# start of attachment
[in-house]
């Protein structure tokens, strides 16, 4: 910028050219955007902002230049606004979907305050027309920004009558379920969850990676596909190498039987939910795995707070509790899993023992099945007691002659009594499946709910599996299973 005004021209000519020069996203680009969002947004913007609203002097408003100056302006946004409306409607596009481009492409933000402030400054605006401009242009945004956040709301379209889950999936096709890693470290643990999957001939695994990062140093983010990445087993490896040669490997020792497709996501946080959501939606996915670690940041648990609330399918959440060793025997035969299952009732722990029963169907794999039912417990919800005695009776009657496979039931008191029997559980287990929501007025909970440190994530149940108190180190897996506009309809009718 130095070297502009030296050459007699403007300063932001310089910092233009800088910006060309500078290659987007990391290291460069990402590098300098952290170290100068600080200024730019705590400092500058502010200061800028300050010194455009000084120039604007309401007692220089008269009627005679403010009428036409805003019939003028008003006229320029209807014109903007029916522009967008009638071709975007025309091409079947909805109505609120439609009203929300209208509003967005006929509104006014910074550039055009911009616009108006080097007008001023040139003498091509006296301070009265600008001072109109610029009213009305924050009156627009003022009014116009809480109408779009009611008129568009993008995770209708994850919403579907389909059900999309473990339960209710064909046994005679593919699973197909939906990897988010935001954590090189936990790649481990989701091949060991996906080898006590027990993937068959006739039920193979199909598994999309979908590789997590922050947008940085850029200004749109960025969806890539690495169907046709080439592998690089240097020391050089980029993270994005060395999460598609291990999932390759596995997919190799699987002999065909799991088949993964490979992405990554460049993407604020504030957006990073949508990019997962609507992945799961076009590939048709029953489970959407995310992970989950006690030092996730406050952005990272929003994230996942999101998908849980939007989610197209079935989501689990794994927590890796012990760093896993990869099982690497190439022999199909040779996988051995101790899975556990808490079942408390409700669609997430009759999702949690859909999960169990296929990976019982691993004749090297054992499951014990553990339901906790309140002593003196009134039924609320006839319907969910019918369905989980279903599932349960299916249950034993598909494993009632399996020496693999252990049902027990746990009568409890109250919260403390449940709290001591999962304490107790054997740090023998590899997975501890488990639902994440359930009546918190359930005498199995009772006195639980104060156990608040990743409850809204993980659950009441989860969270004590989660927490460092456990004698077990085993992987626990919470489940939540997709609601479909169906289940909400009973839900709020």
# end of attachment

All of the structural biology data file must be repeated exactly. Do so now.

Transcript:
[in-house]
């Protein structure tokens, strides 16, 4: 910028050219955007902002230049606004979907305050027309920004009558379920969850990676596909190498039987939910795995707070509790899993023992099945007691002659009594499946709910599996299973 005004021209000519020069996203680009969002947004913007609203002097408003100056302006946004409306409607596009481009492409933000402030400054605006401009242009945004956040709301379209889950999936096709890693470290643990999957001939695994990062140093983010990445087993490896040669490997020792497709996501946080959501939606996915670690940041648990609330399918959440060793025997035969299952009732722990029963169907794999039912417990919800005695009776009657496979039931008191029997559980287990929501007025909970440190994530149940108190180190897996506009309809009718 130095070297502009030296050459007699403007300063932001310089910092233009800088910006060309500078290659987007990391290291460069990402590098300098952290170290100068600080200024730019705590400092500058502010200061800028300050010194455009000084120039604007309401007692220089008269009627005679403010009428036409805003019939003028008003006229320029209807014109903007029916522009967008009638071709975007025309091409079947909805109505609120439609009203929300209208509003967005006929509104006014910074550039055009911009616009108006080097007008001023040139003498091509006296301070009265600008001072109109610029009213009305924050009156627009003022009014116009809480109408779009009611008129568009993008995770209708994850919403579907389909059900999309473990339960209710064909046994005679593919699973197909939906990897988010935001954590090189936990790649481990989701091949060991996906080898006590027990993937068959006739039920193979199909598994999309979908590789997590922050947008940085850029200004749109960025969806890539690495169907046709080439592998690089240097020391050089980029993270994005060395999460598609291990999932390759596995997919190799699987002999065909799991088949993964490979992405990554460049993407604020504030957006990073949508990019997962609507992945799961076009590939048709029953489970959407995310992970989950006690030092996730406050952005990272929003994230996942999101998908849980939007989610197209079935989501689990794994927590890796012990760093896993990869099982690497190439022999199909040779996988051995101790899975556990808490079942408390409700669609997430009759999702949690859909999960169990296929990976019982691993004749090297054992499951014990553990339901906790309140002593003196009134039924609320006839319907969910019918369905989980279903599932349960299916249950034993598909494993009632399996020496693999252990049902027990746990009568409890109250919260403390449940709290001591999962304490107790054997740090023998590899997975501890488990639902994440359930009546918190359930005498199995009772006195639980104060156990608040990743409850809204993980659950009441989860969270004590989660927490460092456990004698077990085993992987626990919470489940939540997709609601479909169906289940909400009973839900709020």